The appearance of a very contagious SARS-CoV-2 delta variant in recent months, despite successful vaccination in most patients, may indicate the need to return to using universal methods of preventing the spread of COVID-19. This is confirmed by breakthrough infection in fully vaccinated individuals [18,19]. The validity of the use of universal preventive methods is confirmed, for example, by studies on the use of masks to prevent COVID-19 in the general population, including fully vaccinated people [20,21]. Therefore, the recommendation of the use of masks to prevent COVID-19 in dialyzed patients should stay until the end of the epidemic, independently of its magnitude and of vaccination. There is also no doubt that other common preventive methods such as disinfection of the dialysis monitor, chair/bed, table, and blood pressure monitor after each HD treatment; division of health staff into two nursing-medical teams; limiting the contacts of patients in the changing rooms and waiting rooms; efficient ventilation of dialysis rooms; and the use of disposable uniforms by patients during their stay in the station should take place as far as possible at the HD unit. It cannot be ruled out that noncompliance of some patients, or single cases of careless behavior, may account for the observed differences in the incidence of SARS-CoV-2 infection between HD units. SARS-CoV-2 is highly infectious, and a single error can result in the uncontrolled spread of COVID-19 among patients and dialysis center staff. One of the factors not analyzed in our study that could have significantly influenced the differences in incidence is the joint transport of dialysis patients. Patients going to dialysis centers often travel long distances together and spend a long time in the company of themselves, which increases the risk of infection and transmitting the virus. Therefore, the recommendation to avoid public transport and to use your own transport is still valid [9,15,22]. Taking into account the results of the study and our own clinical experience form the medium-sized hospital HD station, we recommend the preventive procedures as demonstrated in the Figure 2.
An important issue in the prevention of COVID-19 in dialysis stations, and not addressed in this analysis, is the fastest possible diagnosis of infections. The available SARS-CoV-2 diagnostic tests do not always confirm the diagnosis of an infection; therefore, it becomes essential to have accurate tools for the diagnosis of COVID-19. Each dialysis center should implement local strategies for the early recognition of COVID-19 patients. A holistic diagnostic approach (medical history, exposure risk, clinical examination, laboratory examination, CT, and ultrasound of the lungs) can increase the diagnostic accuracy of COVID-19 [23,24], especially in mild-to-moderate disease [25].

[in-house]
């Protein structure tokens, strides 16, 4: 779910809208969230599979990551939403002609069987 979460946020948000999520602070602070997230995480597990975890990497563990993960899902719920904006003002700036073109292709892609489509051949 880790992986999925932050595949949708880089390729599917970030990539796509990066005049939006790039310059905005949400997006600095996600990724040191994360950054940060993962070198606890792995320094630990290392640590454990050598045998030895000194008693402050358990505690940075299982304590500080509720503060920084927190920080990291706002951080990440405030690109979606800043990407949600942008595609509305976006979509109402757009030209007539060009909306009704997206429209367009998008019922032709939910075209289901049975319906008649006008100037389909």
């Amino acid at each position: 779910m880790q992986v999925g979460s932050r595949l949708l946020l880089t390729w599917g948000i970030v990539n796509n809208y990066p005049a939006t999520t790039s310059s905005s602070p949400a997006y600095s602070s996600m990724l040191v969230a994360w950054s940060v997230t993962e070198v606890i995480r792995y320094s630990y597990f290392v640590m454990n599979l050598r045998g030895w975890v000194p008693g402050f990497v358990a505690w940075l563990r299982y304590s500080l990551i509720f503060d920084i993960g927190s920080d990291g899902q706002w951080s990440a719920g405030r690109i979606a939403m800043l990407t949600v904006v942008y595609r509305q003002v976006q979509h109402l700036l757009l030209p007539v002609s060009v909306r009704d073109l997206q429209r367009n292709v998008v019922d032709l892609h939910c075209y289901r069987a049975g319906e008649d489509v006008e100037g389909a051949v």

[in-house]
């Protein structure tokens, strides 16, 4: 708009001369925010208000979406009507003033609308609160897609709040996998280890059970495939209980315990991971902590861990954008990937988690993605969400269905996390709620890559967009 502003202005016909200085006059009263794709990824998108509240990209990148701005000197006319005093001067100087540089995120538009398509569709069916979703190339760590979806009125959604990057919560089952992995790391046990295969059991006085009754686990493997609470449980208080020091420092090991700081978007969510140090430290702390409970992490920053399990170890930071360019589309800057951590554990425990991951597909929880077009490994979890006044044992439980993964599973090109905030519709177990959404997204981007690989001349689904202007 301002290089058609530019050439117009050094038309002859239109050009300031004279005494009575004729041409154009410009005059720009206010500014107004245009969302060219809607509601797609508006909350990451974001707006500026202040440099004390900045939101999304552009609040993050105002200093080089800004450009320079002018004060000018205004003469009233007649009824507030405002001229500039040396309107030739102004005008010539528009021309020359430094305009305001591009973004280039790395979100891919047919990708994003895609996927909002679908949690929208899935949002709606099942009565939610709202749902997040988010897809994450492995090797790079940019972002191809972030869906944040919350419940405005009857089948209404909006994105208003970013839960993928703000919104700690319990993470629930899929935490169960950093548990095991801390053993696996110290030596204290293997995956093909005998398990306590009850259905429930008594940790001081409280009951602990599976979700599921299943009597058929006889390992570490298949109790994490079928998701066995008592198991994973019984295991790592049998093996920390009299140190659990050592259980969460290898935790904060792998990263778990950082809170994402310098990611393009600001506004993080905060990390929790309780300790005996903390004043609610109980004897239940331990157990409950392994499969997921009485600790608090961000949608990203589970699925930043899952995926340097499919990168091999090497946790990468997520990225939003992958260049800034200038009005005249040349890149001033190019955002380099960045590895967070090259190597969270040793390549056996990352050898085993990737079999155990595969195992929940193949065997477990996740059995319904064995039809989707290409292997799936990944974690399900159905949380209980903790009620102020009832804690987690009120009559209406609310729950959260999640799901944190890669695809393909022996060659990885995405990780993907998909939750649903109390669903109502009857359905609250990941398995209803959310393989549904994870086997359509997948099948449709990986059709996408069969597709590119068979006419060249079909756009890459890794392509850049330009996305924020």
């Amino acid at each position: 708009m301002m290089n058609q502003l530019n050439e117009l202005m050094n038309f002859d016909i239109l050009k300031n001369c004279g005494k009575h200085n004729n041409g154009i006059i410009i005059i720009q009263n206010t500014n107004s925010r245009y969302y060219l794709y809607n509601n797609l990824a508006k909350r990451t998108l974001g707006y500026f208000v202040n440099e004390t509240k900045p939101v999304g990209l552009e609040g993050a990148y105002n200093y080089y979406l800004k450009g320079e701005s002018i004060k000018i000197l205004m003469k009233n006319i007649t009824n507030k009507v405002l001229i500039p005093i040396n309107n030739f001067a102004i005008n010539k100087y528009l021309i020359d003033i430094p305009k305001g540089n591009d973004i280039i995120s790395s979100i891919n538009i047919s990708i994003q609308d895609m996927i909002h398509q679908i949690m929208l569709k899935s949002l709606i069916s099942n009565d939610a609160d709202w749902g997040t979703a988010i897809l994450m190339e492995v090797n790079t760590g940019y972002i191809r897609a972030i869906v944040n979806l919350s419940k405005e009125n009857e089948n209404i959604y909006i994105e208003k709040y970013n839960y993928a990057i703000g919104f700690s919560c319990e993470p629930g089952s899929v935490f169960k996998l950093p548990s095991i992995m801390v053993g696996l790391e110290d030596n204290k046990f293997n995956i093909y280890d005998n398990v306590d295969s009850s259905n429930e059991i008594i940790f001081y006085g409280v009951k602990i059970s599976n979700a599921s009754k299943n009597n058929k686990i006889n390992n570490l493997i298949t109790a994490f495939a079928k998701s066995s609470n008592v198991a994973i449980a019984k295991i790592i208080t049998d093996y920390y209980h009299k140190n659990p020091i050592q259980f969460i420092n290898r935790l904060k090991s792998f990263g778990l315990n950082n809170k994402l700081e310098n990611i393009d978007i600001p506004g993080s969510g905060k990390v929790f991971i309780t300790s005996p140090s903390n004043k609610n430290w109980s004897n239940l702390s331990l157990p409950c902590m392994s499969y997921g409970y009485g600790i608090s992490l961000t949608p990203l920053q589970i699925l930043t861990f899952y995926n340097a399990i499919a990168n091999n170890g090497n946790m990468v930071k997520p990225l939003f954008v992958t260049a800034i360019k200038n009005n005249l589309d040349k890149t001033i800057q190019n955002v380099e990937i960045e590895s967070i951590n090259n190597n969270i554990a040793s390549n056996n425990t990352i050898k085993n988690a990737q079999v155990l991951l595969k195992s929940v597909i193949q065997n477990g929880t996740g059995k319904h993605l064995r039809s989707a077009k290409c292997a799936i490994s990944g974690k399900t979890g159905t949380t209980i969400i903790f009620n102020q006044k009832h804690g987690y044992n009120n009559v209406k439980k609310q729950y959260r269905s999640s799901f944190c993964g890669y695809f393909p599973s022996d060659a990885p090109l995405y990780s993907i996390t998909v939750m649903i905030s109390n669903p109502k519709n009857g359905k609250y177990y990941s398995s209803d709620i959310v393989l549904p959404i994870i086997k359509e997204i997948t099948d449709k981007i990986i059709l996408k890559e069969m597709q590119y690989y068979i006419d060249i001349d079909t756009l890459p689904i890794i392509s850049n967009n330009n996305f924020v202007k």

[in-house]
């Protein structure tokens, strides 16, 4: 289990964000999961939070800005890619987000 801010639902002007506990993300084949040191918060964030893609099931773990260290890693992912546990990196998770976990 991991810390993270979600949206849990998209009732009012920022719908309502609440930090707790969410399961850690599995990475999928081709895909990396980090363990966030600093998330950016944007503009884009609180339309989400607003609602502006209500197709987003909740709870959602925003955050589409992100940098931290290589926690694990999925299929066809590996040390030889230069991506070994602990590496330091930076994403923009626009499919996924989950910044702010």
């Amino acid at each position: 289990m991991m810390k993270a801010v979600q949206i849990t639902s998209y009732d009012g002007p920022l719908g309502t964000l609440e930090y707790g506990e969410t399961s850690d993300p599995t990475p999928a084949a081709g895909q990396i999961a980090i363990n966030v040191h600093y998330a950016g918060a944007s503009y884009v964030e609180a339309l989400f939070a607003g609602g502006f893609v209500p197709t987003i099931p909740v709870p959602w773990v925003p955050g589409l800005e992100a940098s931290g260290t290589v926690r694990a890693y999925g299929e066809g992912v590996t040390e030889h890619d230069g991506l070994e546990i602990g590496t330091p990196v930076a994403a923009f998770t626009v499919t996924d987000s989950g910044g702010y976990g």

Our work has a number of limitations, including the observational design that limits the conclusions that can be drawn about causality. Data were collected retrospectively, on the basis of questions from questionnaires, which despite the validation controls performed, could be interpreted differently, depending on the center. The calculated summary PI counting several preventive activities. However, the selection of these preventive activities was arbitrary. The vaccination as a preventive activity was not available at the moment of the study. The study was conducted before the SARS-CoV-2 vaccination era, and none of the patients was vaccinated at the time of the study. We did not analyze the characteristics of the patients treated in the units, which could of course have an impact on the results of the analyzes.

5. Conclusions

In conclusion, it should be emphasized that the more methods of preventing SARS-CoV-2 infection we introduce in dialysis centers, the more we reduce the risk of an increased incidence of COVID-19 among our patients. Additional procedures, individually introduced by centers, often taking into account their specificity, such as isolation of hospitalized patients in a separate room or separate shift, are also important. Consequent applying of the mentioned protective measures may also allow the dialysis in one unit of both infected and noninfected patients without an increased risk of infection.